Chalabi was famously a favorite of the neoconservatives who briefly gained influence in the Bush administration, while at the same time he always kept close ties to Iran’s ayatollahs and that country’s Revolutionary Guard Corps, according to those who know him. Although he is a former banker with a fraud conviction in Jordan, Chalabi’s group collected tens of millions of dollars from U.S. taxpayers before the war, and spread false stories about Saddam Hussein in an effort to influence American policy, according to a 2006 report by the Senate Select Committee on Intelligence.
Allawi, a former Baathist who turned against Saddam and fled Iraq in the 1970s, was known to be close to the CIA and to British intelligence, intelligence sources say, although neoconservatives who backed Chalabi disliked him. British newspapers have identified his group, the INA, as the one that passed on the source for the September 2002 claim by then–prime minister Tony Blair that Saddam could launch chemical and biological attacks within 45 minutes. While that’s never officially been confirmed by British intelligence, an official government report in England confirmed that the “45 minute” claim was erroneous, had come from a single source, and should not have been included in Blair’s prewar dossier.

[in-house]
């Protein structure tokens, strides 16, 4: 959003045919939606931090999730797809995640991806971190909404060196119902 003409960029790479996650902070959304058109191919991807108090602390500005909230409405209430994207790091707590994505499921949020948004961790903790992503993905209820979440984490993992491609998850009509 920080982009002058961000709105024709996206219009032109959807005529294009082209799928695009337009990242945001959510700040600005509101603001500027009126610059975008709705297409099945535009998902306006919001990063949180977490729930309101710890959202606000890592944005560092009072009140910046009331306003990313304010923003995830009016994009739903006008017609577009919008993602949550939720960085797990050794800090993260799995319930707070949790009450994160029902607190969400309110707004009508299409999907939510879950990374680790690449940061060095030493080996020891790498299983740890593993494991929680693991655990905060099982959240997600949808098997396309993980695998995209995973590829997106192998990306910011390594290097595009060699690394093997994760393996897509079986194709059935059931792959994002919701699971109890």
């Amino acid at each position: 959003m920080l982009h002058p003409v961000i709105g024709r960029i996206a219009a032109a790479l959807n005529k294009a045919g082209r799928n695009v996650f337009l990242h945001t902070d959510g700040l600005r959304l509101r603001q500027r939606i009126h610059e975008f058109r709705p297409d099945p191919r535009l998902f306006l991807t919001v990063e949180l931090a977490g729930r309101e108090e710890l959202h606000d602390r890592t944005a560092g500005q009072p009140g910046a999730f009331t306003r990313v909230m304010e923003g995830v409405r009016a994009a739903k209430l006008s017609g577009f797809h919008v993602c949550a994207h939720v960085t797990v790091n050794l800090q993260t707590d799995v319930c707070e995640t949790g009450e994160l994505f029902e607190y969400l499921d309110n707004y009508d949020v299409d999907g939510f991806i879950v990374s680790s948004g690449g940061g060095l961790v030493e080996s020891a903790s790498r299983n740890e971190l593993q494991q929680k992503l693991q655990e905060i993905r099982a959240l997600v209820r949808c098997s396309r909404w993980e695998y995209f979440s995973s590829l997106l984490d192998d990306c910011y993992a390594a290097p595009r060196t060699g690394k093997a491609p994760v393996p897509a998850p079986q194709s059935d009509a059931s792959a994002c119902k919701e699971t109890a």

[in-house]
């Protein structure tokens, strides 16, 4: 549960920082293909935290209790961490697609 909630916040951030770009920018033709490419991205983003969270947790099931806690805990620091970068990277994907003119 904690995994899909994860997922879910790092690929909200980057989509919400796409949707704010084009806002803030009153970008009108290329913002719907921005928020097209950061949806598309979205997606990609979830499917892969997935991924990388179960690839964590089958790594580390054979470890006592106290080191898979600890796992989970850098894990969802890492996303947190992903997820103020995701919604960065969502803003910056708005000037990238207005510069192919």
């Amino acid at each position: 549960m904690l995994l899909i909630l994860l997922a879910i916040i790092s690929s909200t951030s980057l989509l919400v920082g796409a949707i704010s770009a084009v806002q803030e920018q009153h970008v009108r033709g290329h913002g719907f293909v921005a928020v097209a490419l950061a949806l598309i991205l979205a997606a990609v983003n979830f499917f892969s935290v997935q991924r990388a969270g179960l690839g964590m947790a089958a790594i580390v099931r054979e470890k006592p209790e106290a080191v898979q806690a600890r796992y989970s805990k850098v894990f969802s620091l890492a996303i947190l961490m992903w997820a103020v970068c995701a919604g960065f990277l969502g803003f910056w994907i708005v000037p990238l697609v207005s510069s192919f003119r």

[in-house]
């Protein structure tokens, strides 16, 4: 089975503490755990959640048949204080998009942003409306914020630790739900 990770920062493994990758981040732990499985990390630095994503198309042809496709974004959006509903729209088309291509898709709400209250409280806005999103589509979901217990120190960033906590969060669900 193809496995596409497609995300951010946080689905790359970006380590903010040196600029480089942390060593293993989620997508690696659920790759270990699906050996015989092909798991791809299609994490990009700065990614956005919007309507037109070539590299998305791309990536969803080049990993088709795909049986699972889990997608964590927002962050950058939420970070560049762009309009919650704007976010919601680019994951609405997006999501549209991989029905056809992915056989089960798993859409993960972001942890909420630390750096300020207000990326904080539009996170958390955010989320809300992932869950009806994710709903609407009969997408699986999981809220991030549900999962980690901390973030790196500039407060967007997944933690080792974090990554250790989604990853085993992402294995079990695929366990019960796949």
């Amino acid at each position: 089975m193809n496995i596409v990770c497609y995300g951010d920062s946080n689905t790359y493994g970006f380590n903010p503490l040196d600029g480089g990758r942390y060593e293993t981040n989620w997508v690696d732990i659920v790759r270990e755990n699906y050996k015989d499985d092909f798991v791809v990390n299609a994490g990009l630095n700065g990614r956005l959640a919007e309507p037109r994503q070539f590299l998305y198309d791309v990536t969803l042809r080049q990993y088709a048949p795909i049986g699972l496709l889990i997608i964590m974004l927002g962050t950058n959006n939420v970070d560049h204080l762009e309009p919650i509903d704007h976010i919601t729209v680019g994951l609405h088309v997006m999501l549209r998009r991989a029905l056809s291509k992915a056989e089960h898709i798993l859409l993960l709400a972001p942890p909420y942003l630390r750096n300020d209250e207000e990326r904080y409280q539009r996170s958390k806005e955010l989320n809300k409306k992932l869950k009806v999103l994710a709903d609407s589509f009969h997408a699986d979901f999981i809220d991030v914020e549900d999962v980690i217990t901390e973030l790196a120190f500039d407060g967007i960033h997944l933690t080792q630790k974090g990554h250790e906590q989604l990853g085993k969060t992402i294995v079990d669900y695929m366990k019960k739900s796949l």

Briefly appointed Iraq’s prime minister in 2004 by the American occupation government, Allawi has continued to be popular in Iraq, especially among Sunnis. In 2010, his political party won more votes than Maliki’s party. But Malaki—ironically, with the help of Chalabi at the time—fended off the results of the election with political maneuvering, and remained in possession of the prime minister’s palace.
An Iraqi who knows both Chalabi and Allawi says the alliance between the two men against Maliki came about earlier this year, when Chalabi suffered a series of setbacks.